Shallow reflection seismic surveys, which are now regularly carried out by several universities and companies in the UK for site investigations, were the subject of a well attended meeting held in the School of Earth Sciences at the University of Birmingham on 25 October 1989. The meeting was organised on behalf of the Geological Society's Joint Association for Geophysics (JAG) because of the recent increase in the use of reflection techniques to investigate shallow geological structures down to depths of 100 m or more.

Several groups from the USA, Europe and the UK have been involved in the rapid development of the technique since digital recording instruments and portable PCs became available. This meeting brought together groups from the Universities of Birmingham, Leicester, Leeds, Cardiff and Reading and the British Geological Survey to discuss a wide range of problems and applications, and was attended by more than 70 delegates.

Introductory talks by R. King (Birmingham) and I. Hill (Leicester) described the basic principles behind the technique and showed that good results could be achieved with standard portable seismic instruments. High-frequency geophones are generally laid out at 2 m to 5 m intervals from a source of high-frequency energy such as a buffalo gun (Leicester University) or a sledge hammer (preferred by Birmingham). The seismic energy returning to the surface after a reflection at sub-surface interfaces is recorded in digital form for later processing. Field techniques are designed to enhance the strength of the signals.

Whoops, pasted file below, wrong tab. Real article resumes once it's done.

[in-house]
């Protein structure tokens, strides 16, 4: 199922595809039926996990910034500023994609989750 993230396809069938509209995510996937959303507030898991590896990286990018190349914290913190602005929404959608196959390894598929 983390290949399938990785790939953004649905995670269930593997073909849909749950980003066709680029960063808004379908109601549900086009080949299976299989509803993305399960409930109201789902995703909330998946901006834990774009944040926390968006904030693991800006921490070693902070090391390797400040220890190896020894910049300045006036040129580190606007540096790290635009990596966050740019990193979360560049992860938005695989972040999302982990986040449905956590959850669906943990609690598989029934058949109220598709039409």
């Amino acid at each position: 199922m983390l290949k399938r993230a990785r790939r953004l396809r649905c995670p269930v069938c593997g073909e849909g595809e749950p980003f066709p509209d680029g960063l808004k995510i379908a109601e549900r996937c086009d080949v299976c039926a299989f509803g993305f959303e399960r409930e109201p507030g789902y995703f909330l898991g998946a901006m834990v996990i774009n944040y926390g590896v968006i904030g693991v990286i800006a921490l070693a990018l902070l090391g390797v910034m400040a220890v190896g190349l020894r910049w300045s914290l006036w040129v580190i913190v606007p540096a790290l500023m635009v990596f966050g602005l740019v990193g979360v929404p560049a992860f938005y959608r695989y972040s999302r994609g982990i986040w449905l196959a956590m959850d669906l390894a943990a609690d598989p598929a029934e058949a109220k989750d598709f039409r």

Although much of the sophisticated data

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